Wednesday, November 29, 2006
Go Beyond - check out their video. It's important to recognise who they are appealing to and what their messaging is.
Oddly enough, did you notice than none of the shots are of 4x4s stuck in traffic in the city, or dropping their kids off at school? They're all in wild, exotic places, or with some hamburger bar in the background (boy gets girl).
And, how many Landrovers do you see with mud on them?
OK - 4x4s have their place in Africa game preserves, or used in search and rescue missions. But why use those legitimate situations to encourage middle aged overweight males to buy a £60K Rangerover Sport?
We actually like to think that Landrover needs to go beyond and start making cars that don't cost the earth.
Instead of asking Freelander buyers to pay £160 a month for 6 months to offset the carbon released in manufacturing their 4x4 (what do we do for the rest of the life of the vehicle?), do they have the courage to build cars that are cleaner, lighter and more fuel efficient? Can they capture the spirit to become leaders in the industry instead of holding the UK back from meeting it's CO2 reductions by aggressively selling heavy and fuel-hungry vehicles?
Can Landrover Go Beyond Themselves? Now is better than never...
Tuesday, November 28, 2006
'The days when people could drive tank-sized cars about the city without encountering public opinion are over,' said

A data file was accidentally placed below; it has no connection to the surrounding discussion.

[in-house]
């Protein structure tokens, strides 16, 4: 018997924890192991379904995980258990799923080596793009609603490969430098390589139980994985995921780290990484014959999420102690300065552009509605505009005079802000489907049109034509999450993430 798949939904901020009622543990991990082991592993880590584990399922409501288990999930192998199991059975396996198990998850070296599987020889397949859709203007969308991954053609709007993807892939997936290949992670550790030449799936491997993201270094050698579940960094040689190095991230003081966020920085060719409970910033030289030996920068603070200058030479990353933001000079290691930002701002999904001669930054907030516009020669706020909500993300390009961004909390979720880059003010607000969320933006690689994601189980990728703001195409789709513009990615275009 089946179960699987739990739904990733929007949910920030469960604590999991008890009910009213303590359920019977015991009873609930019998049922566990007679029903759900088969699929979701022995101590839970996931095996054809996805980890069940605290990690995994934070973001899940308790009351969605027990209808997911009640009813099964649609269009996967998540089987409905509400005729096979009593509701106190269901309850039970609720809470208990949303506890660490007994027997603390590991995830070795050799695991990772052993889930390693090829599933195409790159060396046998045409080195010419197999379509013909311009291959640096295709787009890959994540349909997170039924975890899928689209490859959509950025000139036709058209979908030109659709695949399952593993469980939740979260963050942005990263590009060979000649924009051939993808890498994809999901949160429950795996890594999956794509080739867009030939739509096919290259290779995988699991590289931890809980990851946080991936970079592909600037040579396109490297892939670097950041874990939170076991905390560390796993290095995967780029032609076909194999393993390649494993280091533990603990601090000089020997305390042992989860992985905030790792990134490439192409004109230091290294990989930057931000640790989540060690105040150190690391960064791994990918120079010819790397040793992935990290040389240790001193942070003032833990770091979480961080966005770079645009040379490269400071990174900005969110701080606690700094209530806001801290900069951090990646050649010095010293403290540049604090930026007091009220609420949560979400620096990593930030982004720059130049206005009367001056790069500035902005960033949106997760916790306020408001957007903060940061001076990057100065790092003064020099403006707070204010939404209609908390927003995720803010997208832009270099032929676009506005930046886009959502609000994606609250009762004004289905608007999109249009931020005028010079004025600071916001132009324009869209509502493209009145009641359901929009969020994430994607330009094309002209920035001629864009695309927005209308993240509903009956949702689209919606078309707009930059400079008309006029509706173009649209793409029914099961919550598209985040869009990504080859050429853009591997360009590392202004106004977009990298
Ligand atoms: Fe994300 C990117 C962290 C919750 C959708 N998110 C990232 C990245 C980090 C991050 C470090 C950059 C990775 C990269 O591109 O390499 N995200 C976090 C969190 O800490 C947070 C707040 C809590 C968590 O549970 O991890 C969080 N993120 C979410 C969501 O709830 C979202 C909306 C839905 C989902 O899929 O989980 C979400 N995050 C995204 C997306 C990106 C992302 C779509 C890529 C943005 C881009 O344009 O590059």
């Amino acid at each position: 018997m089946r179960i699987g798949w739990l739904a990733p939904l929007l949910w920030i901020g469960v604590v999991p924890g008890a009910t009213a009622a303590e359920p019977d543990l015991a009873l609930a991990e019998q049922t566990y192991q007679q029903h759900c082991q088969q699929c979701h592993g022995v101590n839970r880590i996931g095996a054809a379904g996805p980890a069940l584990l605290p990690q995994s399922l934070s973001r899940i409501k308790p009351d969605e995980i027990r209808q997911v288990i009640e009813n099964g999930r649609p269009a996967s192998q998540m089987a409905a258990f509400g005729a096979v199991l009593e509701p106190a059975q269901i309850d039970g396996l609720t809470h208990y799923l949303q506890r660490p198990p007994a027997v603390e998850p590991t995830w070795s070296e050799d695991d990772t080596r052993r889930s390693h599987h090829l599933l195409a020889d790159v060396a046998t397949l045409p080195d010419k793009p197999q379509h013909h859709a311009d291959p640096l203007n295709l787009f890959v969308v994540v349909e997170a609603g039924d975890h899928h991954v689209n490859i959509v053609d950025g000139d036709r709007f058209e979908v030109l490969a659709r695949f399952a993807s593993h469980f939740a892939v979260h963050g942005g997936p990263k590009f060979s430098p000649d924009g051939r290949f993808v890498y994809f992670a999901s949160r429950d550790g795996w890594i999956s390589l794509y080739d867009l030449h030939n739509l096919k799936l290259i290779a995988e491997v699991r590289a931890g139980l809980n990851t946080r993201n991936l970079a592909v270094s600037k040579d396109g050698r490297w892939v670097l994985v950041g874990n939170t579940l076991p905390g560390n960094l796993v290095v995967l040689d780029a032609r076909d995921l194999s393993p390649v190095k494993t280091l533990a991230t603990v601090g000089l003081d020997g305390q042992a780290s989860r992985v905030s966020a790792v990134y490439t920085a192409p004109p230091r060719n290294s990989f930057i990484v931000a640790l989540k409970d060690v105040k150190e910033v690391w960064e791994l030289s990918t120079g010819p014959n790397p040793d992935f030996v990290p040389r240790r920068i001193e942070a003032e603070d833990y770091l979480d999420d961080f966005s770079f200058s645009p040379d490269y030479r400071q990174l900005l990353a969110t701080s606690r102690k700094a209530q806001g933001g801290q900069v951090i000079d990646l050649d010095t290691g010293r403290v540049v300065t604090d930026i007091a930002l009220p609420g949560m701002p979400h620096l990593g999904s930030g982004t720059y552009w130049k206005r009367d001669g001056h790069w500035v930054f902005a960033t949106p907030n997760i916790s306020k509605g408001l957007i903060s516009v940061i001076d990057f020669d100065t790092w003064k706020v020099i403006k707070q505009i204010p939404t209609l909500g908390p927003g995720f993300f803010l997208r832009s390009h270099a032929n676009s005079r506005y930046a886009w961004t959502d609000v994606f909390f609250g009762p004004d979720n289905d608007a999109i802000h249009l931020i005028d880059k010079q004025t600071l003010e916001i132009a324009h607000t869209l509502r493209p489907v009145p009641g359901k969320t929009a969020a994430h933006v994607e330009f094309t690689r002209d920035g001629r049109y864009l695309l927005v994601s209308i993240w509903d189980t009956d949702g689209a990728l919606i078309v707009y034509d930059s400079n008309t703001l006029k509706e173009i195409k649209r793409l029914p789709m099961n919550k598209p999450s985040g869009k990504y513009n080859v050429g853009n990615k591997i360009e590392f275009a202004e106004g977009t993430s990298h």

'At a time of worsening global warming, and with the Stern Report making it clear that the world will face economic meltdown if it fails to reduce its carbon emissions, buying a large off-road vehicle for use in towns and cities is morally irresponsible.'
The coverage of the Edinburgh Alliance has been remarkable. They have been on Radio Forth, BBC Radio
Saturday, November 25, 2006
But the message hasn't seemed to affect British businesses, or the Treasury. Somehow they all feel that Britain isn't implicated by the report.
While Richmond council released it's plans to base it's council parking rates on vehicle emissions, it was praised by David Milliband as it moved to tax the polluter. Other councils seem ready to follow suit. But what about businesses? Well, to give you an idea, to quote the Guardian, "Michael O'Leary, the chief executive of Ryanair, called the idea of raising taxes to protect the environment "horse shit"."
Does Gordon Brown have the nerve and will to make a difference? In next month's budget, he has the opportunity to really make Vehicle Excise Duty mean something. In the late 90's VED was changed to tax vehicles according to their CO2 emissions. It is a green tax meant to change a consumer's choice of vehicle, as well as raise revenue. At the time the government was responding to the Kyoto challenge.
In March this year, the Chancellor raised the VED by £45, and created a new VED band G, which included many of the large 4x4 models that plague the city centres. However, that increase was hugely unsubstantial, and led to us publicly criticising his credentials as a 'green' chancellor.
This December he has an opportunity to really take his own medicine, from his own treasury. Follow the Stern Report's findings, and use the VED for what it was intended for. There needs to be substantial ££ incentives for people to choose a fuel-efficient vehicle, and at the same time he needs to throw down the gauntlet and strongly penalise those who choose to drive a highly polluting vehicle.
Does the government have the will to make a difference? You can help today and tell the PM by signing our new petition on the Downing Street petition site - http://petitions.pm.gov.uk/moretax4guzzlers/